Fads blaze in and out of life in the Church world as surely as they do in the realms of business, education, medicine, movies, and teenage music. All the time, it seems, someone selling a book or a DVD or a whole program with claims of having the silver bullets that will transform the lives of churches and individual believers, helping congregations to find and pursue their missions, and grow in all the ways God intends.
And some parts of those products and programs may actually help churches. After all, even a stopped clock, as they say, is right two times a day.
But, the problem is that often once churches and pastors adopt such programs, however well-intentioned, their lives effectively demonstrate that where they claim to believe in Jesus, they really believe in the mission statement, or the program, or the book, or the church growth guru, or the computer algorithm. Yet Jesus says, “I will build My church.”
The Church doesn’t need fads or new mission statements or DVDs or programs to know what its mission should be. Jesus, true God and true man, Who endured the condemnation for sin we deserved when He submitted to death on the cross, then sprung alive from the grave so that He can give us reconciliation with God, forgiveness of sin, power for living today, and eternity with God to all who repent and believe in Him as their only God and King, has already laid out the mission of the Church and the mission of Christ in plain language.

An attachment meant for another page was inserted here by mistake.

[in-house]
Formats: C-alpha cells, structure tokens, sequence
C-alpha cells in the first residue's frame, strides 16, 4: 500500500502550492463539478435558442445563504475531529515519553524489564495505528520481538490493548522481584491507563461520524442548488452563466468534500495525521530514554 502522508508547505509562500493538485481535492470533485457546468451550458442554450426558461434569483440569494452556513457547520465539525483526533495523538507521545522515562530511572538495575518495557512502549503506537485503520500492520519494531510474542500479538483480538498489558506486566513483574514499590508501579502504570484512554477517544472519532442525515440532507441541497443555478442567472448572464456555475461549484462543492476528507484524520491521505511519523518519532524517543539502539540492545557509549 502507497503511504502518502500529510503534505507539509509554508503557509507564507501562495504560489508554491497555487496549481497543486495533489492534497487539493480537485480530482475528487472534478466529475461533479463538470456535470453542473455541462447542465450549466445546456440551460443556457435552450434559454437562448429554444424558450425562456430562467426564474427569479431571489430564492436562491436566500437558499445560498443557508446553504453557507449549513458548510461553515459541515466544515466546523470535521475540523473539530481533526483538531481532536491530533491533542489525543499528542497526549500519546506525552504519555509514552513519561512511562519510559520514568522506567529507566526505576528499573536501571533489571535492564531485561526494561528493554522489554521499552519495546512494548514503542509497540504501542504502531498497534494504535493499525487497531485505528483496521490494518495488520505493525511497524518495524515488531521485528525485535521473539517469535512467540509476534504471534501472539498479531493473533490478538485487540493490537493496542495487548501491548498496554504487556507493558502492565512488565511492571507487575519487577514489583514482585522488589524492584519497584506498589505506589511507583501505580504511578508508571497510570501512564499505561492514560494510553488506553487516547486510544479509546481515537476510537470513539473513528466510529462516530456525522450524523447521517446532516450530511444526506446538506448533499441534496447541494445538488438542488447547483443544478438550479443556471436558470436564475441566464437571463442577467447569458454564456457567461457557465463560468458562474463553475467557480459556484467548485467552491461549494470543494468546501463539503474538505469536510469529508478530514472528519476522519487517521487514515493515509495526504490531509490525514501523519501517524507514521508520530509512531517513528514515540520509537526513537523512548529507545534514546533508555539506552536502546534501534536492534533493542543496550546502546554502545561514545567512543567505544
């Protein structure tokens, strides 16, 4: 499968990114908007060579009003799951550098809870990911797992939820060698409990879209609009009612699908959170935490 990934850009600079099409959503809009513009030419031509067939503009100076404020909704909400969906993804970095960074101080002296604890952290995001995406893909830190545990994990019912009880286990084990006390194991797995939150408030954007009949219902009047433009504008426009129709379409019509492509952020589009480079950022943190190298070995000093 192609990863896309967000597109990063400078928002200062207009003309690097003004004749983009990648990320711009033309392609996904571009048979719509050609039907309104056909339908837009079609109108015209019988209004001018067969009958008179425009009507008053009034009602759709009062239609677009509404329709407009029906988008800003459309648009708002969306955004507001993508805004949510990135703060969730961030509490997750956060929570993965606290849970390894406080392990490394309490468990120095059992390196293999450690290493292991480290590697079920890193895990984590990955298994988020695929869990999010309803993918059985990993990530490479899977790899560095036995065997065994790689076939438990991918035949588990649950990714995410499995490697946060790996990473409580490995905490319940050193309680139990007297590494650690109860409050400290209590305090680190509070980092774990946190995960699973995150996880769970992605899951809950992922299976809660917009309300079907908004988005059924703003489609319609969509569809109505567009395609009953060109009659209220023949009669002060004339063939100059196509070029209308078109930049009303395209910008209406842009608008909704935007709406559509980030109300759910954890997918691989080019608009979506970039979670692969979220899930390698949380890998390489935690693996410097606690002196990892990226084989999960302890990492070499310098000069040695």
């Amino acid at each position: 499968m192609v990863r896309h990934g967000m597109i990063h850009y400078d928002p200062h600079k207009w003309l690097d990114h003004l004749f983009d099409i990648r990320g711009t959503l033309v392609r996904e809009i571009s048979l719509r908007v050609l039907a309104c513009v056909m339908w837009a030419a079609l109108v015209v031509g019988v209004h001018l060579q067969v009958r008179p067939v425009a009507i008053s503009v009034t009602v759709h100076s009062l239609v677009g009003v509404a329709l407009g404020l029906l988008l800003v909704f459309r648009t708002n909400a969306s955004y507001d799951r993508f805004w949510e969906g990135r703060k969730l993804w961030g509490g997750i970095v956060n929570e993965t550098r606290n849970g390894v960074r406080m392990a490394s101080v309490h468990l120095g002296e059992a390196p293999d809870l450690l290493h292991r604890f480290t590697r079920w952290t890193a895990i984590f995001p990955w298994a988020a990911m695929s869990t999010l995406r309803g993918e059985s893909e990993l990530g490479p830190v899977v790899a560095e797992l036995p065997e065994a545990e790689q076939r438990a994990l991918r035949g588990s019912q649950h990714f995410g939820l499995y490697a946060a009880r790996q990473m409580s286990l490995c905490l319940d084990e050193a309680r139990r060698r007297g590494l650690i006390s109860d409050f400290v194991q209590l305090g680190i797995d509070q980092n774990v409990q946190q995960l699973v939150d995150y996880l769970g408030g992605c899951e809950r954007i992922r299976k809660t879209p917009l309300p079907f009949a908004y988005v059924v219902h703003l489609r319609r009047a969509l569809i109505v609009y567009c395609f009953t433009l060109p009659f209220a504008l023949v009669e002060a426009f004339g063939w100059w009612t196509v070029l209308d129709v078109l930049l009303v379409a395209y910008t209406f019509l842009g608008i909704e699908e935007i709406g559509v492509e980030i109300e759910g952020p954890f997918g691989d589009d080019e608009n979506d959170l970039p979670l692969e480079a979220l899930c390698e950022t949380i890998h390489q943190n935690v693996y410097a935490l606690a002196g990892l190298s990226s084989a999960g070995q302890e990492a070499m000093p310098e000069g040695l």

In three passages in the Gospels, Jesus defines the mission of every Christian congregation and of every Christian.
What He commands in these three passages is so impossible for us to do that unless we live in constant faithful dependence on Him, unless we constantly and regularly receive His grace and power as we pray in Jesus’ Name, worship Him with other believers, and receive His forgiveness and presence in Holy Communion, we simply will not be able to live the fivefold mission Jesus has given to us in these three key passages of Scripture.
As we begin this journey into deeper discipleship this Lenten season, let’s leave behind any notions of silver bullets or special programs that create instant discipleship or an instantly faithful and effective congregation.
If we as a congregation want to be all that Christ has in mind for us to be and if we as individual Christians want to live with the hope and peace that God has in mind for us, we must be attentive to the five building blocks for Christian living and mission that Jesus gives us in these three passages.
Let’s take a look at each of the three passages briefly.
The first is what we call the Great Commandment, found in Matthew 22:36-40. (Page 692 in the sanctuary Bibles.) A man asks Jesus, “Teacher, which is the greatest commandment in the Law?" Jesus replied: " 'Love the Lord your God with all your heart and with all your soul and with all your mind.' This is the first and greatest commandment. And the second is like it: 'Love your neighbor as yourself.' All the Law and the Prophets hang on these two commandments."